The favorite spaces by far were the catbuses. If you don’t know what a catbus is, go google it now. I’ll wait. You back? Okay – there was one room which was set up like a giant catbus. We sank down into the furry seats and relaxed for a bit, looking out the windows which had animation cel panels, imagining we were running through the countrysitde. The other one was a smaller catbus only for children 12 and younger (unfair) where you could crawl in slide down, go through the catbus and pick up and roll around large plush dustmites! There’s also an original animated short only seen at the museum, a young girl goes on a trip to the countryside, greets the nature spirits along the way, but has to escape from an unexpected visitor!
In the gift shop the girl bought a plush catbus, which we have named “meowcedes”.
We left and walked along a road where the internet told us that there were a bunch of restaurants. We didn’t see anything at first but then saw a small “open” sign on the other side of the road. We walked over to see if the menu was in English, and the lady behind the counter saw us through the window and beckoned us in. It was a tiny space, with only seats enough for five people. We asked if there was vegetarian food, and there was! It was a little place serving homemade japanese food. You had your choice of roasted vegetable main dish, fried sardine, or tofu burger and two vegetable sides. I had the sardine, the boy had the veggies and Eric and the girl went for the tofu. Everything was unbelievably delicious. There was another man sitting there with his toddler girl, and we all had so much fun chatting and laughing with them. These are my favorite, when you just happen upon a place and it ends up being so delightful.
Then a walk through a verdant and nicely arranged neighboring park for a while where the mosquitos made a delicious feast of me. Eric said I was just being paranoid and looked ridiculous slapping myself, but when I began to break out in welts he had to eat his words.
Everywhere we went in Japan we saw families riding this bike – seats for the kids on the front and back, and these neat bike parking areas. I never saw a bike locked to anything stationary, only to itself, as theft is low in Japan.
Then came a train ride to Shibuya to see the famous pedestrian scramble! I had imagined getting there, finding a seat in a little cafe overlooking the area and relaxing for a while to watch the scrum. Instead, Eric stated he wasn’t going anywhere that didn’t serve beer. I happened to not be the only tourist with this idea and it was a madhouse trying to find somewhere. Some words may have been exchanged – we were hot, tired, hungry, and squished. Finally, we did what everyone else does and got coffee at the Starbucks overhead and sat to watch. It truly is an incredible sight. Thousands of people going every which way and in such an incredible orderly fashion!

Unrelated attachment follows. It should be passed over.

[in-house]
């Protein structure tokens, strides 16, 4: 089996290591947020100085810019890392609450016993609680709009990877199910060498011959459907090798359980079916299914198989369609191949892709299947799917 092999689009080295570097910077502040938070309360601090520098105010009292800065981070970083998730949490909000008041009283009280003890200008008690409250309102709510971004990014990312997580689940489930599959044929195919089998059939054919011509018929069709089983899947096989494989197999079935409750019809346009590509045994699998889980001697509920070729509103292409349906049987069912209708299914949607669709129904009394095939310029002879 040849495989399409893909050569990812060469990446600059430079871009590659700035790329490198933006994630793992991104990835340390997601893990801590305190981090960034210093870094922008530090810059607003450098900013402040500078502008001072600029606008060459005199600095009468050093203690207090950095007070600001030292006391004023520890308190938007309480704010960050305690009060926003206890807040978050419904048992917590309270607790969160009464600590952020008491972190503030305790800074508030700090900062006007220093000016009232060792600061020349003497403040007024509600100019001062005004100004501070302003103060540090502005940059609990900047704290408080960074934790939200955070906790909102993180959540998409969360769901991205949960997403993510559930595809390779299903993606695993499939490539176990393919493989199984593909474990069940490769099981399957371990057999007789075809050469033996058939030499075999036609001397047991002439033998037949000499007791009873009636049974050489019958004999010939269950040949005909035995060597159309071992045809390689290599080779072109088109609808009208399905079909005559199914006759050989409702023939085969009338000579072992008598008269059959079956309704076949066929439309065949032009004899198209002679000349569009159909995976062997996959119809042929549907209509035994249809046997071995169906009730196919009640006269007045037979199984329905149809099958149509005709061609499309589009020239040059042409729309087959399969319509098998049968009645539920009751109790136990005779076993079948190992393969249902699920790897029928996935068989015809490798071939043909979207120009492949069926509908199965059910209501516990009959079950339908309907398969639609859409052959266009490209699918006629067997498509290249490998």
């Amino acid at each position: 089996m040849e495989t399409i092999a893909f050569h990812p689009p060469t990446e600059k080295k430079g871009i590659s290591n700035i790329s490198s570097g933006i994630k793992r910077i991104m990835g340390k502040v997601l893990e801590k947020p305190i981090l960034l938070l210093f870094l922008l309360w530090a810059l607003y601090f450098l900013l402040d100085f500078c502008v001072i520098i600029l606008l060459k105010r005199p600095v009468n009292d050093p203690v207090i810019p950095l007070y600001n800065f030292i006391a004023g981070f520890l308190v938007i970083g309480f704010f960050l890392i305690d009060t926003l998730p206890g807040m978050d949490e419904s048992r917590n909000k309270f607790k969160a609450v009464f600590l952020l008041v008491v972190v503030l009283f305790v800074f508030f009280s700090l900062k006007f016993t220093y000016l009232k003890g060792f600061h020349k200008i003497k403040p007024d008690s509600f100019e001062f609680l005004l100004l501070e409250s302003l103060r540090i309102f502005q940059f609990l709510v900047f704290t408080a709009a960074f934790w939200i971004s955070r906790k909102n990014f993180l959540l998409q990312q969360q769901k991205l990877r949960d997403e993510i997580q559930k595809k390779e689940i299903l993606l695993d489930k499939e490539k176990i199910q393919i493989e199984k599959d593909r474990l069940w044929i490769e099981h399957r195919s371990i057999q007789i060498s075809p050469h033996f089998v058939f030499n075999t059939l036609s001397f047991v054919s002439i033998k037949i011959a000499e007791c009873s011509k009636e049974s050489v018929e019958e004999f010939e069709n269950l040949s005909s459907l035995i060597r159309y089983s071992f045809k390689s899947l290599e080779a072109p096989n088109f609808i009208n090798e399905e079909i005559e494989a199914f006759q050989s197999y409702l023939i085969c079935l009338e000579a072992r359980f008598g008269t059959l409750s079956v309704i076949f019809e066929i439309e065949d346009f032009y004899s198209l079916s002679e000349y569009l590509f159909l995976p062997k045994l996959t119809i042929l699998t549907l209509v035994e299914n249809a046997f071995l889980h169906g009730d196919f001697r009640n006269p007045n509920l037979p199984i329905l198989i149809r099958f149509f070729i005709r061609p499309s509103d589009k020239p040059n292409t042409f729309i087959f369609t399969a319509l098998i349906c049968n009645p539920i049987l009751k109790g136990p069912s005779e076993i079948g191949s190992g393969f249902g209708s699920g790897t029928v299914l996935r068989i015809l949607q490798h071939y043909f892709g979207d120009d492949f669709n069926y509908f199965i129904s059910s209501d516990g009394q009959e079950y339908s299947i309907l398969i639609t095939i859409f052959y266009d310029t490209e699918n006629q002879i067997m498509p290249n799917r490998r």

We looked up a place with reportedly good vegetarian food, and walked over. On the way there we passed by a ton of shoe stores selling Converse in every imaginable flavor, and some I’d never seen before! Metallic silver, rainbow, wedge converse! If I hadn’t just bought a pair of Tiger kicks in Cambodia I might have caved and bought another pair. I might still yet. The restaurant looked depressing, so we stopped at the brewpub across the street first where Eric ordered a Lagunitas IPA and nearly wept in relief at the biting hop flavor he’d been missing since we left the US. Sorry world, the US just does IPAs better.
We had walked by places advertising vegetarian ramen on the way over, so we headed back and saw a popular place with veggie ramen. You ordered from a machine out front! You put money in, pushed buttons for what you wanted and it spat tickets out at you. We ordered veggie ramen, an egg, sprouts, scallions, and beer and headed inside. We sat down and handed over a fistful of tickets to our chef, who smiled and laid them in neat stacks. A few minutes later we were slurping down a delicious bowl of steaming hot ramen. Amazing. There were a lot of Japanese people there too, so my guess is it’s a decent ramen place overall and not just for tourists.
We walked back to the train station, Shibuya lit up in neon colors and blinking, looking like the Tokyo we’ve all seen in pictures, giving a colorful coda to this splendid day